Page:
It's about a starship called Justice of Toren, a troopship that belongs to a human empire called the Radch. The bulk of its crew are ancillaries - human bodies with cybernetic implants that replace the body's personality with that of that of the ship.
The story shifts between two points 19 years apart. In the first Justice of Toren is involved in the annexation of a world into the Radch empire, which ends in tragedy. The second focuses on a single Ancillary, the only survivor of the ship's destruction on a mission of revenge.
While the plot is kinda standard SF, Leckie's writing elevates the book in fantastic ways, notably through the use of a few nice tricks.
First, the entire book is written in first person with a clear narrative flow, regardless of whether the chapter is written from the perspective of Justice of Toren the ship, or Breq the surviving Ancillary. They're the same person regardless of their physicality.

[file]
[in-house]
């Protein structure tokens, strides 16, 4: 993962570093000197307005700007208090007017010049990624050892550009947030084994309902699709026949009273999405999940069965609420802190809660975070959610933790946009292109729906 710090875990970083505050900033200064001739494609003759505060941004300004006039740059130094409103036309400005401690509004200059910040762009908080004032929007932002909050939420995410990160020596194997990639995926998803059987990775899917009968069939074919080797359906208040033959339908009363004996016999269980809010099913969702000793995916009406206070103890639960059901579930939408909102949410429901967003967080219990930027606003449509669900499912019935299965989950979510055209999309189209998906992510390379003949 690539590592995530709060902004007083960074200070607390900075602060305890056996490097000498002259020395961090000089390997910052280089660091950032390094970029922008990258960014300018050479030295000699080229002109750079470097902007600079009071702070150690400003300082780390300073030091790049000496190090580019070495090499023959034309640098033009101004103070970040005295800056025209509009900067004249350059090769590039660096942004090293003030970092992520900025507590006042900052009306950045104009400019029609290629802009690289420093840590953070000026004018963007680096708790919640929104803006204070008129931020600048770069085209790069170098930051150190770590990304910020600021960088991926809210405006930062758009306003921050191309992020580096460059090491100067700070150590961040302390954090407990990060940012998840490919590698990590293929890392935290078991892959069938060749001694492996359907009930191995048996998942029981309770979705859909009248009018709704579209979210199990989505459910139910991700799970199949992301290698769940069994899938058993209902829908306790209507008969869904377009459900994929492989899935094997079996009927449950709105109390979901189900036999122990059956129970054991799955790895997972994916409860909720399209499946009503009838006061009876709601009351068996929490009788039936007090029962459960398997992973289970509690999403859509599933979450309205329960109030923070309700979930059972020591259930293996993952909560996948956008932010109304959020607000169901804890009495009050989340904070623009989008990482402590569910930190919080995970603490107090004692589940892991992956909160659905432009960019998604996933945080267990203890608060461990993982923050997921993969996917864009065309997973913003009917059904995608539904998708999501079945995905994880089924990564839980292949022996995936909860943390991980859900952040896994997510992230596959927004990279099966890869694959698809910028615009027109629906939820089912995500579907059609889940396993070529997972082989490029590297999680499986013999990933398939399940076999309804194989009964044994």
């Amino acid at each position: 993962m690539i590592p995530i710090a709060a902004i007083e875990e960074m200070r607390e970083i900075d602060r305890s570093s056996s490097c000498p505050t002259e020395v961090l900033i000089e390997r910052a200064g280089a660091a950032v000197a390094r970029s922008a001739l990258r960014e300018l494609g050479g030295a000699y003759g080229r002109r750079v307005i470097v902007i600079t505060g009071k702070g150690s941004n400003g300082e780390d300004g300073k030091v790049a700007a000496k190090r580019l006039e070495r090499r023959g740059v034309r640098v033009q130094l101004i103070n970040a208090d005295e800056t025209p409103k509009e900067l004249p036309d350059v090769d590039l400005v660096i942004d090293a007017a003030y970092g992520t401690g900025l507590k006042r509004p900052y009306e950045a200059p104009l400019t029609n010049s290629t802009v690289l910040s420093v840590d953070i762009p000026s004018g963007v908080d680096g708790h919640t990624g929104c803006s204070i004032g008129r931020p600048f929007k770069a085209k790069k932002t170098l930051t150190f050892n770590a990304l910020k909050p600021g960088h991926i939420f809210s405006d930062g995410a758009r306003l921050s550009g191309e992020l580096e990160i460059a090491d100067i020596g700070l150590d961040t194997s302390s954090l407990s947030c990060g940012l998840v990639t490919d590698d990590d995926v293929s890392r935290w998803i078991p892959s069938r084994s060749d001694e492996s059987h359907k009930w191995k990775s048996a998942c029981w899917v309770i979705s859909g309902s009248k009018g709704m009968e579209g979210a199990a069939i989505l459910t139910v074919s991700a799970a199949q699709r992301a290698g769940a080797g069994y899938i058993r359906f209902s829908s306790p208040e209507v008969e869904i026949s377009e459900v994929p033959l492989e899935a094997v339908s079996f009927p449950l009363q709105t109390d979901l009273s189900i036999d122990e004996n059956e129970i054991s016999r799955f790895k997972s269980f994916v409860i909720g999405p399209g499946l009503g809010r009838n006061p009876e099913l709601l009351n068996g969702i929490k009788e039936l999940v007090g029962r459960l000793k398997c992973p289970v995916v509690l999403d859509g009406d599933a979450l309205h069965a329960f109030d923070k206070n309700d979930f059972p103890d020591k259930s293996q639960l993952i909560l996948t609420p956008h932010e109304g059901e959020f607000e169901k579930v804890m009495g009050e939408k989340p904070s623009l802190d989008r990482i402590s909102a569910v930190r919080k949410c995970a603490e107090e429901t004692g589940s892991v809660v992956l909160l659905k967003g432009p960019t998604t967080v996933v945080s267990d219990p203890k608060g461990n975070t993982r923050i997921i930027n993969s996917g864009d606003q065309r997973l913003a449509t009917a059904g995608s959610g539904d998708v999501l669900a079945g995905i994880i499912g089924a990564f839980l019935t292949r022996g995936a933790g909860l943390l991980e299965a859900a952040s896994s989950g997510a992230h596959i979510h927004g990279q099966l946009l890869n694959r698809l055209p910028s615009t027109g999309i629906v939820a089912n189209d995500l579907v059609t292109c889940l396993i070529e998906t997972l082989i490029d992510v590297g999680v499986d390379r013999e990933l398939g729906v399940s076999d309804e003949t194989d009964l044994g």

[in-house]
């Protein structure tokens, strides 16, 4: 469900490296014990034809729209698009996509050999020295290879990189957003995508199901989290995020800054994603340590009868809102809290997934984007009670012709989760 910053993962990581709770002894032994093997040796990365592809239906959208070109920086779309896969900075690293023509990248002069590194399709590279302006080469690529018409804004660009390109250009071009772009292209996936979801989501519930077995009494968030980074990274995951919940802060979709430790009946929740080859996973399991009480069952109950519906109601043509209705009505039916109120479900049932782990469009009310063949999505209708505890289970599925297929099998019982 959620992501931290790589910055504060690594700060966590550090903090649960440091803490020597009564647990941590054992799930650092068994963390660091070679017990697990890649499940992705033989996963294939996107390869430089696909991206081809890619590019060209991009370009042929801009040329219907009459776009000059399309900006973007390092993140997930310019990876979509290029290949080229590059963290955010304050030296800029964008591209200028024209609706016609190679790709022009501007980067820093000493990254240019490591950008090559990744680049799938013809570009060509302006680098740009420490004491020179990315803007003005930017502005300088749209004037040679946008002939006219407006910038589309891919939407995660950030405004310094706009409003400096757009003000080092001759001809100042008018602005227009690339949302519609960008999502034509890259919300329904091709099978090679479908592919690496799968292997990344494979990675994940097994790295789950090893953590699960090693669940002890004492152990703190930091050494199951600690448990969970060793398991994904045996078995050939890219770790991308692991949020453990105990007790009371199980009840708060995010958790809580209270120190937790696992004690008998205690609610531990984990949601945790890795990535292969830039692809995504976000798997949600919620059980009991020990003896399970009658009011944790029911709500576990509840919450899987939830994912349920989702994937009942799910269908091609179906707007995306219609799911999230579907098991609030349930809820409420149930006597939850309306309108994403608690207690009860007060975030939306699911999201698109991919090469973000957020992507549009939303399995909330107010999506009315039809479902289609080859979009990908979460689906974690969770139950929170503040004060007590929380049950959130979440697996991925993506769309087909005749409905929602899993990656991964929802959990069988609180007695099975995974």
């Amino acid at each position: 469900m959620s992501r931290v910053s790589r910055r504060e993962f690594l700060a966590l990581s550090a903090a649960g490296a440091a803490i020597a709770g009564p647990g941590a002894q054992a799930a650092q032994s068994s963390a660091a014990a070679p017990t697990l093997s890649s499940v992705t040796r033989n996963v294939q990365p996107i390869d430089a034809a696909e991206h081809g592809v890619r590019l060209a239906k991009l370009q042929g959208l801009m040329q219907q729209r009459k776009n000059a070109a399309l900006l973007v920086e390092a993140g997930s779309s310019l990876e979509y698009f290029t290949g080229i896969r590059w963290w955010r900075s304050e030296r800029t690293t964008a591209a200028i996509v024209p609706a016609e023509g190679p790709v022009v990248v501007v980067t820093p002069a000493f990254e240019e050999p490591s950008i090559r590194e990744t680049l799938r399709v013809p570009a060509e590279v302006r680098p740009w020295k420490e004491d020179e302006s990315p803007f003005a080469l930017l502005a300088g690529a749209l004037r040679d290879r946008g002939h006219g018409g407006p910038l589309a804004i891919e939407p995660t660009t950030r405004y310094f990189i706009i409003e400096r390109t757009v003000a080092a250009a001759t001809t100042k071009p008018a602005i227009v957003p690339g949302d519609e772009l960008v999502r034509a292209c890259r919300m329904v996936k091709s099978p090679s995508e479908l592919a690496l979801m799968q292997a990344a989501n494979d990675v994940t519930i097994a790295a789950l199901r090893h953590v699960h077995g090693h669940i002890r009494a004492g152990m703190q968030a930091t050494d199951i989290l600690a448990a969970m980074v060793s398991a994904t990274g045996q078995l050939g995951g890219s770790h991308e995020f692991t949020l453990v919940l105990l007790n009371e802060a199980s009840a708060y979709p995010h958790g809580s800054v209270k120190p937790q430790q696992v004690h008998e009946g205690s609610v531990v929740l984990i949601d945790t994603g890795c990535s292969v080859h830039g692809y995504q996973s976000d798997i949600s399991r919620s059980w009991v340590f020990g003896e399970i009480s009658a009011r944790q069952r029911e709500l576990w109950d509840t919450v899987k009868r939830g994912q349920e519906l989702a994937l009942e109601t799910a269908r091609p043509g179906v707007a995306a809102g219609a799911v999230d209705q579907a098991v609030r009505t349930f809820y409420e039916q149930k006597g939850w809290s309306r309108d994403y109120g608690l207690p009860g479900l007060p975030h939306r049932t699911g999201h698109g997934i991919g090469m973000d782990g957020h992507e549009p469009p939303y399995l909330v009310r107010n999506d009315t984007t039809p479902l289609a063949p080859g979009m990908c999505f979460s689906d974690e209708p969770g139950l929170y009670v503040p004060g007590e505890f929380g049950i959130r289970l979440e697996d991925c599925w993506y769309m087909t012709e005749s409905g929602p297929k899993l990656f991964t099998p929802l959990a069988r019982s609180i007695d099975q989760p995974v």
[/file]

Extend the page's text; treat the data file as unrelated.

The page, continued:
Second, the chapters set in the past timeframe attempt to capture how it feels to be a distributed consciousness. Justice of Toren talks about what's happening on the ship, on the planet, what different bodies are doing at the same time. It really helped to sell the ship's perspective, and gave the present timeframe chapters a feeling of loneliness thanks to their absence.
Finally, the book only uses female pronouns, explaining that the Radch language doesn't use gendered pronouns. There are a handful of moments where a characters sex is noted "She was obviously male" is a line early in the book, for example. This feels weird to begin with, and helps make the Radch feel alien while still biologically human.
It was the first novel to win the Hugo, Nebula and Arthur C. Clarke awards, blew me away when I read it.